Alaska Marine Highway
The M/V Malaspina at port in Skagway, Alaska
|Locale||Aleutian Islands to
|Route||Alaska Marine Highway System|
|Began operation||First founded in 1949. Officially designated in 1963.|
|System length||3,100 miles (5,000 km)|
The Alaska Marine Highway System operates along the south-central coast of the state, the eastern Aleutian islands and the Inside Passage of Alaska and British Columbia, Canada. Ferries serve communities in Southeast Alaska that have no road access, and the vessels can transport people, freight, and vehicles. AMHS's 3,500 miles (5,600 km) of routes go as far south as Bellingham, Washington in the contiguous United States and as far west as Unalaska/Dutch Harbor, with a total of 32 terminals throughout Alaska, British Columbia, and Washington. It is part of the National Highway System and receives federal highway funding. It is also a form of transportation of vehicles between the state and the contiguous United States without going through Canada.
The Alaska Marine Highway System is a rare example (in the USA) of a shipping line offering regularly scheduled service for the primary purpose of transportation rather than of leisure or entertainment. Voyages can last many days, but, in contrast to the luxury of a typical cruise line, cabins cost extra, and most food is served cafeteria-style.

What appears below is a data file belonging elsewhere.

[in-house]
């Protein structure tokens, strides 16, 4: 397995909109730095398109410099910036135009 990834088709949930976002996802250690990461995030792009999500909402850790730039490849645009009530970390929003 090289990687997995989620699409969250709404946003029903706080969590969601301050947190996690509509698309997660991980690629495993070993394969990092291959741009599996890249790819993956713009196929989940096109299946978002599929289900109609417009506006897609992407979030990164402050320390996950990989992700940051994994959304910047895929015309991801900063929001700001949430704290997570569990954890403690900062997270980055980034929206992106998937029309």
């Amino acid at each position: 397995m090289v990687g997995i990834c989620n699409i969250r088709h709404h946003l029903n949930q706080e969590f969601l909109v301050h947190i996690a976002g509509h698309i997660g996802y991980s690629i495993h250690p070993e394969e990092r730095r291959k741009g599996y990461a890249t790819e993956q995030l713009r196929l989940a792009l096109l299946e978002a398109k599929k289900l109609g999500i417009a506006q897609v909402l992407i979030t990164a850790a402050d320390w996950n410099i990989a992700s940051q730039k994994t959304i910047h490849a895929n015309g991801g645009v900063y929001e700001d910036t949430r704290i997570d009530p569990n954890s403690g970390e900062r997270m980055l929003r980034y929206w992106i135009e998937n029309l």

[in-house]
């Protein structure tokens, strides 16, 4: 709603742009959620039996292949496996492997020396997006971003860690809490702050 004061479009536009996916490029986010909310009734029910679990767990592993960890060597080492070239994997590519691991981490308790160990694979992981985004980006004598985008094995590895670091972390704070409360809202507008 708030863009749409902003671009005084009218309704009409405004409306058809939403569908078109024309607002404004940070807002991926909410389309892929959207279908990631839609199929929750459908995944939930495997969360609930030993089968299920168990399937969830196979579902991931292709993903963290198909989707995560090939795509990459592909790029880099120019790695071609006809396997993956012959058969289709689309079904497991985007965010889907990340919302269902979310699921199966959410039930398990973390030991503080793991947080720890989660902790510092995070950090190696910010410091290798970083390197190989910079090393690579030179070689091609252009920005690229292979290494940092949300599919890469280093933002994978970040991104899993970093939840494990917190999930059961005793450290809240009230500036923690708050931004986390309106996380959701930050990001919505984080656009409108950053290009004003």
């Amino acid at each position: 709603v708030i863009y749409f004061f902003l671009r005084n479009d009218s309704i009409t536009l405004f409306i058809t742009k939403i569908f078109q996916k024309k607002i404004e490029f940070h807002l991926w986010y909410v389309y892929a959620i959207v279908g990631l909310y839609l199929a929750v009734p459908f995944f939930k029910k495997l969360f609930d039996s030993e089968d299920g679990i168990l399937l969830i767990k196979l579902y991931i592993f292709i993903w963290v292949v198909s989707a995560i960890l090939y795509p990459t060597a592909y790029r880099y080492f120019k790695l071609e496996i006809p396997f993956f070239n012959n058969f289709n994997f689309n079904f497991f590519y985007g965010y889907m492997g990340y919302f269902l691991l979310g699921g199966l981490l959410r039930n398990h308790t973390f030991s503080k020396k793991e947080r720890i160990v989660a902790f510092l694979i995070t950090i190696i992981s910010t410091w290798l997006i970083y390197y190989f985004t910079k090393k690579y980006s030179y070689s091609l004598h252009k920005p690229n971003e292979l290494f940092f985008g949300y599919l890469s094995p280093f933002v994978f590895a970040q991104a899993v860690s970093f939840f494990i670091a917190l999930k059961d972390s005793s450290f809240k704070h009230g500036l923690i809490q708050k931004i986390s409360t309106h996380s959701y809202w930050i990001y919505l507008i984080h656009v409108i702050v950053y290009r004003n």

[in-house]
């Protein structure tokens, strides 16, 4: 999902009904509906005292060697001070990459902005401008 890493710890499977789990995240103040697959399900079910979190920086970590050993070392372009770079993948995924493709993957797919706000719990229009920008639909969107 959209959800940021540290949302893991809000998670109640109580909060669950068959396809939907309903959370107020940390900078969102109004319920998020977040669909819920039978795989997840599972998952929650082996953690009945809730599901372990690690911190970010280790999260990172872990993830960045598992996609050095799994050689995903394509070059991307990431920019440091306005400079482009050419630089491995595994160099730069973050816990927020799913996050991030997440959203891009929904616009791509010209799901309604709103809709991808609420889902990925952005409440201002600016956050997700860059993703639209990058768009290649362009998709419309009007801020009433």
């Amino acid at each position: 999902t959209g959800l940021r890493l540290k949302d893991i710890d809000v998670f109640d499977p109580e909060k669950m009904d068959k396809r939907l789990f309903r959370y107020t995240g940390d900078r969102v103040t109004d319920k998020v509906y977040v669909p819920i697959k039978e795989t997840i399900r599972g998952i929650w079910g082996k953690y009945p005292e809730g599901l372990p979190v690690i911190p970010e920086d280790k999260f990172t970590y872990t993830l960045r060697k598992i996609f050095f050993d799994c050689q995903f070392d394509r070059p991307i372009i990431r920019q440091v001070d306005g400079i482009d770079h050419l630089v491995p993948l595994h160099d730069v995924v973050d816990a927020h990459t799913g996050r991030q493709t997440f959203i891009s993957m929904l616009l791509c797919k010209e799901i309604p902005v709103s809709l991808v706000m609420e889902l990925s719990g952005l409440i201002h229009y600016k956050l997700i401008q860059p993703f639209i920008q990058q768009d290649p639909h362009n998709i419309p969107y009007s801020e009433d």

|This section does not cite any references or sources. (October 2009)|
The Alaska Marine Highway was founded in 1948 by Haines residents Steve Homer and Ray Gelotte, who used a converted LCT-Mark VI landing craft which they christened the MV Chilkoot. Their business was purchased by the territorial government in 1951 and renamed the Alaska Marine Highway System by the state government in 1963. Service was extended to Prince Rupert, British Columbia that year, and to Seattle, Washington (at Pier 48), in 1967. The southern terminus of the AMHS was moved from Seattle to Bellingham, Washington in October 1989, after years of lobbying by Bellingham and the construction of the Bellingham Cruise Terminal.